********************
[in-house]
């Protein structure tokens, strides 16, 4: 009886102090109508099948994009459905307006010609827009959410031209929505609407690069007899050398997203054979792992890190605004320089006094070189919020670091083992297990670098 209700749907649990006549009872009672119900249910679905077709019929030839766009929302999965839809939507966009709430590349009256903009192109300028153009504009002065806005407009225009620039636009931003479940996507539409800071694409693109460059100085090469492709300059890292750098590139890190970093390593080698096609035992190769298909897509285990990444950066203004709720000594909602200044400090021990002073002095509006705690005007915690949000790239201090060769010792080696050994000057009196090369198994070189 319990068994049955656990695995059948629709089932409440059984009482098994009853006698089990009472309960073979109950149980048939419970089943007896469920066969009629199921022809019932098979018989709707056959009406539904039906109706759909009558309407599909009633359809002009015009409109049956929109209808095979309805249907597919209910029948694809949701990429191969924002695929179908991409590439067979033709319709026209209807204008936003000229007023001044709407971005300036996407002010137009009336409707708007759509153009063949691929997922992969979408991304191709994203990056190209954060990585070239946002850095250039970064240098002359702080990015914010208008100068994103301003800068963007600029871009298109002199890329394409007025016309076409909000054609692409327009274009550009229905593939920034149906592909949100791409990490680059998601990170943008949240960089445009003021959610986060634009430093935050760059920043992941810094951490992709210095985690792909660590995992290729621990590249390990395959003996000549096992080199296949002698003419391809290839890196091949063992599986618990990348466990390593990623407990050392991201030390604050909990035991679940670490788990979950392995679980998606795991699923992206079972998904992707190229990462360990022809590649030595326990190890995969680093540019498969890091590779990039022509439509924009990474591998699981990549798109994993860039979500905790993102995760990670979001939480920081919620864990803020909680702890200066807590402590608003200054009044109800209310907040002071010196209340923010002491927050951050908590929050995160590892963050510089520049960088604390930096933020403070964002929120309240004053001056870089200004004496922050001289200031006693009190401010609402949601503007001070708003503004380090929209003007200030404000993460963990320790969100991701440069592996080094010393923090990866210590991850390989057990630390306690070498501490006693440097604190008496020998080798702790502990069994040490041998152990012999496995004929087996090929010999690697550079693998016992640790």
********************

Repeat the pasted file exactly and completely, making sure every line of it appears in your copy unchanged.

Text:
[in-house]
């Protein structure tokens, strides 16, 4: 009886102090109508099948994009459905307006010609827009959410031209929505609407690069007899050398997203054979792992890190605004320089006094070189919020670091083992297990670098 209700749907649990006549009872009672119900249910679905077709019929030839766009929302999965839809939507966009709430590349009256903009192109300028153009504009002065806005407009225009620039636009931003479940996507539409800071694409693109460059100085090469492709300059890292750098590139890190970093390593080698096609035992190769298909897509285990990444950066203004709720000594909602200044400090021990002073002095509006705690005007915690949000790239201090060769010792080696050994000057009196090369198994070189 319990068994049955656990695995059948629709089932409440059984009482098994009853006698089990009472309960073979109950149980048939419970089943007896469920066969009629199921022809019932098979018989709707056959009406539904039906109706759909009558309407599909009633359809002009015009409109049956929109209808095979309805249907597919209910029948694809949701990429191969924002695929179908991409590439067979033709319709026209209807204008936003000229007023001044709407971005300036996407002010137009009336409707708007759509153009063949691929997922992969979408991304191709994203990056190209954060990585070239946002850095250039970064240098002359702080990015914010208008100068994103301003800068963007600029871009298109002199890329394409007025016309076409909000054609692409327009274009550009229905593939920034149906592909949100791409990490680059998601990170943008949240960089445009003021959610986060634009430093935050760059920043992941810094951490992709210095985690792909660590995992290729621990590249390990395959003996000549096992080199296949002698003419391809290839890196091949063992599986618990990348466990390593990623407990050392991201030390604050909990035991679940670490788990979950392995679980998606795991699923992206079972998904992707190229990462360990022809590649030595326990190890995969680093540019498969890091590779990039022509439509924009990474591998699981990549798109994993860039979500905790993102995760990670979001939480920081919620864990803020909680702890200066807590402590608003200054009044109800209310907040002071010196209340923010002491927050951050908590929050995160590892963050510089520049960088604390930096933020403070964002929120309240004053001056870089200004004496922050001289200031006693009190401010609402949601503007001070708003503004380090929209003007200030404000993460963990320790969100991701440069592996080094010393923090990866210590991850390989057990630390306690070498501490006693440097604190008496020998080798702790502990069994040490041998152990012999496995004929087996090929010999690697550079693998016992640790």